The precarity of the global 99%

What The Global Fund's decision to cancel next year's funding round means for victims of Aids, TB an

In Europe and the US there is a lot of talk of austerity these days. But elsewhere in the world, the financial realities of our age of insecurity are leading not to belt-tightening but to malnutrition and disease. And things look set to get a lot worse yet.

This week's unprecedented announcement by The Global Fund to Fight Aids, TB and Malaria to cancel its next funding round is a case in point. It reveals just how precarious daily life has become for the global 99 per cent: those whose very health, as much as their job security, is pegged to the rise and fall of the money markets.

The Global Fund has for years been one of the most important fronts in the battle to beat back HIV/Aids. It has helped put 3.2 million people on anti-retroviral therapy (ARVs). But it has been running on empty for a year now, since securing just $10 billion -- half of what it hoped for -- during a major funding replenishment a year ago. Some countries also recently cut their pledges owing to concerns about the way the Global Fund is operated.

Ten billion dollars sounds like peanuts in comparison to the bank bailouts we have gotten used to in recent years -- it's about the same amount that Goldman Sachs has cheerfully set aside in bonuses again this year.

But it was the minimum figure that the Global Fund required from rich countries to sustain the many medical programmes it supports around the world. And with those countries failing to meet even downsized pledges in October, the Global Fund concluded this week, after a heated and difficult board meeting in Accra, Ghana, that it had no choice but cut the funding lifeline.

Instead, it has put in place an emergency '"transition mechanism" to safeguard the most needy, but this is no more than a tin roof over the heads of some in a rapidly worsening storm. The fact is that sooner or later people are going to be kicked off existing treatment programmes: this is already happening in Swaziland, which recently decided to forego Global Fund support and, as a result, has simply run out of drugs.

The Global Fund's apparent demise could hardly come at a more crucial time. The last couple of years had seen greater optimism in the battle against Aids. Thanks to internationally funded programmes, the number of people on ARVs had increased by 20 per cent since 2009, and many had begun looking forward to a generation free of HIV. "We have an historical opportunity now with treatment as prevention to push back against HIV," Marius Trosied, a doctor with Médecins Sans Frontières told me just a few weeks ago. But such claims require solid revenue streams to back them up. It is now far from clear how even the 7.7 million people the Global Fund claims to have already "saved" will fare in the years to come.

South Africa and Kenya have already been told they are ineligible to apply for funds this year, despite both only having treatment coverage rates of around 50 per cent.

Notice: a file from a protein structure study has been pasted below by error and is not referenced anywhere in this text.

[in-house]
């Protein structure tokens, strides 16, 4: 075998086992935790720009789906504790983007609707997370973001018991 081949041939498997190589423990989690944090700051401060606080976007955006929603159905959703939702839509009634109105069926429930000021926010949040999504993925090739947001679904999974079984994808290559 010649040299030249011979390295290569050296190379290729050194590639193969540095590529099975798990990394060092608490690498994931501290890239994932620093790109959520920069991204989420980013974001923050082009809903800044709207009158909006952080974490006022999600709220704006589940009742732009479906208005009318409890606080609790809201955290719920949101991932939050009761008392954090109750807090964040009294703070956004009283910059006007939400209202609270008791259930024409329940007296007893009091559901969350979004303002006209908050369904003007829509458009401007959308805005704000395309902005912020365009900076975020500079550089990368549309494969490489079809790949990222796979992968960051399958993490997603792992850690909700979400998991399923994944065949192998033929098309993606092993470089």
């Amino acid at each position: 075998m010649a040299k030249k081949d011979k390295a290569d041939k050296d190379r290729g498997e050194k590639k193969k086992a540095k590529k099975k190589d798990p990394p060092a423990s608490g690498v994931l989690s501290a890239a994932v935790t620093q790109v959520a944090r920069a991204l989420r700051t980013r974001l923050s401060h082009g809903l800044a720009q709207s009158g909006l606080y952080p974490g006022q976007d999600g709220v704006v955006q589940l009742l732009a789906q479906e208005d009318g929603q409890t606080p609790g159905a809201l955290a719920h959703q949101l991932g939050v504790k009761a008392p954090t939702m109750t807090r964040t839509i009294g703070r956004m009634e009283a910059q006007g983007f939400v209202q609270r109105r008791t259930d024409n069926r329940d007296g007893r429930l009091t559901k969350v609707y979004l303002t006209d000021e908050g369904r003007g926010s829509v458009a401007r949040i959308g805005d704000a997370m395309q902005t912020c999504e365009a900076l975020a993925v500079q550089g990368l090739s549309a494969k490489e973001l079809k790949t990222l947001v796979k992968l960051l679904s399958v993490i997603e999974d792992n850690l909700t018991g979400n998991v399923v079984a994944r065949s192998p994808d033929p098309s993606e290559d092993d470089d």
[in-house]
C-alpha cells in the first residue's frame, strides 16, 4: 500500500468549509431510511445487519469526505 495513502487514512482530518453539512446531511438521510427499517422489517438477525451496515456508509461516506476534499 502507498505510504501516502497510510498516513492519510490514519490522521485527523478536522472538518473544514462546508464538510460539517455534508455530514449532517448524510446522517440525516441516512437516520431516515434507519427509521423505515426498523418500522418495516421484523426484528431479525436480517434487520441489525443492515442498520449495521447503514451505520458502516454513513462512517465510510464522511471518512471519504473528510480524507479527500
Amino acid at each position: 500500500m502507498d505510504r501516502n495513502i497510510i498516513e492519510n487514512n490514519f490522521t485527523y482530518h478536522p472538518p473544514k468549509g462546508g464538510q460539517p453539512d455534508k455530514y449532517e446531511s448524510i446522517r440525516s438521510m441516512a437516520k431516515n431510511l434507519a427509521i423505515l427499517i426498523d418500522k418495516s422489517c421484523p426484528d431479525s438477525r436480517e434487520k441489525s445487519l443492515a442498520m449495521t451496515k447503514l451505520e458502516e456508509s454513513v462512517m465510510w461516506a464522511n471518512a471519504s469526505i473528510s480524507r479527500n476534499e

And in Malawi, which had ambitious plans to scale up treatment provision, the question now is all about how best to manage a treatment scale-down. That is global health speak for a process of triage to determine who lives and who dies.

The root problem is not just the banking and financial crisis, says David McCoy, a public health specialist at UCL: "What is happening to the Global Fund ought to concentrate the minds and efforts of public health workers all across the world on the need to change the broader social and economic institutions within which our fragile health programmes are located."

McCoy is right: the precarity of individuals is ultimately a function of the precarity of the institutions that sustain them. That is as true in Europe and the US -- where we are seeing jobs lost, services cut, and shops boarded up along our highstreets because our institutions and systems of government do not protect us equally from the vicissitudes of the market -- as it is in global health. But of course the two are related, and some individuals are more vulnerable than others.

So when life-saving organizations like South Africa's Treatment Action Campaign declare that, because rich countries now feel they can afford to give less, they too may be forced to shutter up the premises next year, then we have to recognise that the politics of austerity we are going through has not even begun to be properly costed. This is the real lesson of the Global Fund's demise and it will require much more than simply getting wealthy donors back on board to address it.

Simon Reid-Henry is a lecturer at Queen Mary, University of London

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Air pollution: 5 steps to vanquishing an invisible killer

A new report looks at the economics of air pollution.